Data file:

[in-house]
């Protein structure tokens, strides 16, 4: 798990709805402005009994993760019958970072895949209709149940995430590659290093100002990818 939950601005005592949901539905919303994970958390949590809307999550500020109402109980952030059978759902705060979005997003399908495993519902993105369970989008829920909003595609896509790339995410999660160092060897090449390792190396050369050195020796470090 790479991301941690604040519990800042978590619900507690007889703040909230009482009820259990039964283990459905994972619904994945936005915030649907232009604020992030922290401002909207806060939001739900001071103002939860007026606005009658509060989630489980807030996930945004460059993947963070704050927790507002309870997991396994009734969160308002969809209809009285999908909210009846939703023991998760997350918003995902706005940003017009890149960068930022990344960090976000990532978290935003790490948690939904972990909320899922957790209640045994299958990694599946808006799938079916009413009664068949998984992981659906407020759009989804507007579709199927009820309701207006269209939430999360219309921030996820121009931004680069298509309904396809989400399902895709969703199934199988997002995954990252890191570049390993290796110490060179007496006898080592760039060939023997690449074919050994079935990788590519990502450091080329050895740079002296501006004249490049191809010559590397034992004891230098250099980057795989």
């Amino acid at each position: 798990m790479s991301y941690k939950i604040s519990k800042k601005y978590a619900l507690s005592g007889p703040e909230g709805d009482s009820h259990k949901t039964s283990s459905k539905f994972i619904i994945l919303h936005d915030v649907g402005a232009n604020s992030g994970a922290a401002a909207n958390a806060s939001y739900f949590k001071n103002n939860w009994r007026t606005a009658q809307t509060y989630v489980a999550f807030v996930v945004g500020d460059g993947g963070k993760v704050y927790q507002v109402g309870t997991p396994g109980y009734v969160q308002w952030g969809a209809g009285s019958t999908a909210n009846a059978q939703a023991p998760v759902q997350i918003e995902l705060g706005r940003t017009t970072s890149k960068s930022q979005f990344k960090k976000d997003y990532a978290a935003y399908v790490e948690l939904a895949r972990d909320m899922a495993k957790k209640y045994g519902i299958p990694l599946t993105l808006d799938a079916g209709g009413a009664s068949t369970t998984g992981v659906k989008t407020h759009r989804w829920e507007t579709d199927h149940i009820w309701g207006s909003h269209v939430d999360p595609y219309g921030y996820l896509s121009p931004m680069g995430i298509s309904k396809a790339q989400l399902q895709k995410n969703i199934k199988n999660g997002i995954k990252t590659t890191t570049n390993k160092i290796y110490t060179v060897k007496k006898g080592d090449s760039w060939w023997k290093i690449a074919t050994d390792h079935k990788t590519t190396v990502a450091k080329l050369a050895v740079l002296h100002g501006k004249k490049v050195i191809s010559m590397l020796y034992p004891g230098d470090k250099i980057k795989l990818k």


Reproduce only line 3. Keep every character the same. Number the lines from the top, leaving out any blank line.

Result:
């Amino acid at each position: 798990m790479s991301y941690k939950i604040s519990k800042k601005y978590a619900l507690s005592g007889p703040e909230g709805d009482s009820h259990k949901t039964s283990s459905k539905f994972i619904i994945l919303h936005d915030v649907g402005a232009n604020s992030g994970a922290a401002a909207n958390a806060s939001y739900f949590k001071n103002n939860w009994r007026t606005a009658q809307t509060y989630v489980a999550f807030v996930v945004g500020d460059g993947g963070k993760v704050y927790q507002v109402g309870t997991p396994g109980y009734v969160q308002w952030g969809a209809g009285s019958t999908a909210n009846a059978q939703a023991p998760v759902q997350i918003e995902l705060g706005r940003t017009t970072s890149k960068s930022q979005f990344k960090k976000d997003y990532a978290a935003y399908v790490e948690l939904a895949r972990d909320m899922a495993k957790k209640y045994g519902i299958p990694l599946t993105l808006d799938a079916g209709g009413a009664s068949t369970t998984g992981v659906k989008t407020h759009r989804w829920e507007t579709d199927h149940i009820w309701g207006s909003h269209v939430d999360p595609y219309g921030y996820l896509s121009p931004m680069g995430i298509s309904k396809a790339q989400l399902q895709k995410n969703i199934k199988n999660g997002i995954k990252t590659t890191t570049n390993k160092i290796y110490t060179v060897k007496k006898g080592d090449s760039w060939w023997k290093i690449a074919t050994d390792h079935k990788t590519t190396v990502a450091k080329l050369a050895v740079l002296h100002g501006k004249k490049v050195i191809s010559m590397l020796y034992p004891g230098d470090k250099i980057k795989l990818k």